Real Election Reform Is In The Cards

In this film publicity image released by Columbia/Sony Pictures Animation, characters Sam Sparks, voiced by Anna Faris, and Flint Lockwood, voiced by Bill Hader, are shown in a scene from Columbia Pictures' "Cloudy With A Chance of Meatballs." CBS

Waterford, Calif., may go down in history as the place that inspired real and meaningful electoral reform in this country. What happened there last week could change the way elections are held all over the country — maybe all over the world. Last month in Waterford, two mayoral candidates — Charles Turner and Pat Fisher — tied with 546 votes. Because the town had no special rules set up to handle ties, California law calls for the winner to be decided by chance.

Last Thursday, they brought out a deck of cards, shuffled, and then the candidates cut cards. Turner drew a queen of diamonds, and Fisher a ten of hearts. (Another close election). So, Mr. Turner became the mayor, and Mr. Fisher remained a private citizen.

No costly run-off elections, no appeals to the courts, just a cut of the cards. What could be fairer?

In fact, the process in Waterford was so pure, so unencumbered by spin doctors, so removed from smear tactics and dirty campaigns that we should think about using this method for elections the first time around — not just for run-offs.

Considering how few Americans vote, most people obviously don't believe it matters who wins our elections. How often have you heard (or said), "I don't care who wins. They're both no good?" If we don't really see the difference between candidates, if we don't care about their policies, if so many people don't even bother to vote, why not save all that time, money, and energy used for elections and just bring out the deck of cards?

Think about it in terms of the last Presidential election. If they had just cut cards, we never would have heard of a hanging chad. We wouldn't have had to see those maps of red and blue states over and over again, or watch attorneys on both sides twist the law like a pretzel. We wouldn't have had to watch Republican politicians pretending to be comfortable in cowboy hats and Democratic politicians pretending to be comfortable period.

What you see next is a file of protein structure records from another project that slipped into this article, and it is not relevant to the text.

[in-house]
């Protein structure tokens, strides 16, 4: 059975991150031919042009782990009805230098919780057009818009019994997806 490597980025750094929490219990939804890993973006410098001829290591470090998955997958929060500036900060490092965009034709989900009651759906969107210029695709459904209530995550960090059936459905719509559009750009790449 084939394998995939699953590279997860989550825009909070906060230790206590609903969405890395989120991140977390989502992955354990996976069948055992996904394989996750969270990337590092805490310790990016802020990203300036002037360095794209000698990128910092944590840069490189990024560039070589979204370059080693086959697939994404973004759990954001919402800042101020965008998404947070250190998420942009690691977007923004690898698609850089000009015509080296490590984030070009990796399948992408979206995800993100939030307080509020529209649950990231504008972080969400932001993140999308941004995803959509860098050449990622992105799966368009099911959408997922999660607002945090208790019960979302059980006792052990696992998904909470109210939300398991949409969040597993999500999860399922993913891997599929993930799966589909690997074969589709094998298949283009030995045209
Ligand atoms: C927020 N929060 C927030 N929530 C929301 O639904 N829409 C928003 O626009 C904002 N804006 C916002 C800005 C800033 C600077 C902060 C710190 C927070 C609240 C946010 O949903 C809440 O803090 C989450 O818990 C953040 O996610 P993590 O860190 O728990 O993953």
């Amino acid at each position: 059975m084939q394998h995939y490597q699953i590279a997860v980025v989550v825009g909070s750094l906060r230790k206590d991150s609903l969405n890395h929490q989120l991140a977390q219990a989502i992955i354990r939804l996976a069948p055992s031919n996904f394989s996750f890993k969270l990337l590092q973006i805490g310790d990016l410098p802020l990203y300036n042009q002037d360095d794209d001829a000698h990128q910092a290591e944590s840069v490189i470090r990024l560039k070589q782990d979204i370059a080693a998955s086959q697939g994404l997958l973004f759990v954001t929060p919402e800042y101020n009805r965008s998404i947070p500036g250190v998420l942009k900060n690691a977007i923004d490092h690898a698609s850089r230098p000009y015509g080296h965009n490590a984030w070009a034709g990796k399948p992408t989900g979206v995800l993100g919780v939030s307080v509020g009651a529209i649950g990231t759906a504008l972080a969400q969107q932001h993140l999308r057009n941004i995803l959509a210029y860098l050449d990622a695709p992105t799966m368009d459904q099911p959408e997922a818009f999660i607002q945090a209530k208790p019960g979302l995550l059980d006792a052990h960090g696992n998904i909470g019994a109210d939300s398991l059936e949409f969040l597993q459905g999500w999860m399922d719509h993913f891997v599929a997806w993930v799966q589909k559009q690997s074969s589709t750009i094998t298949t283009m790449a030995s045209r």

If both candidates know that the winner is going to be determined purely by chance, neither of them would be tempted to lie during the campaign. There would be no reason to bad-mouth the other candidate. They could tell us what was in their hearts and minds on every issue without worrying that it might cost them the election. We could start having honest and clean campaigns!

I know what you're thinking — the television networks won't want to give up all that drama. I'm way ahead of you. We get Regis Philbin or the star of one of those shows like "American Idol" or "America's Sexiest Naked Person" to be the host of the High Card Presidential Selection Ceremony. Do it in Las Vegas, the home of games of chance. Throw in some dramatic music and a few close-ups of the candidates' sweaty foreheads, and the ratings will be sky high.

Another advantage to adopting the high card selection election is that those people who are too busy to take fifteen minutes to vote every few years would not have to feel guilty about it. Those who care about politics and government could no longer call the non-voters irresponsible. No more arguing among co-workers or family members, no more heated political discussions. The whole country would be united as one big group of apathetic people completely uninvolved in the electoral process. Actually, I guess that's not that big of a change from the way things are now.



Lloyd Garver has written for many television shows, ranging from "Sesame Street" to "Family Ties" to "Frasier." He has also read many books, some of them in hardcover.

By Lloyd Garver
  • Lloyd Vries

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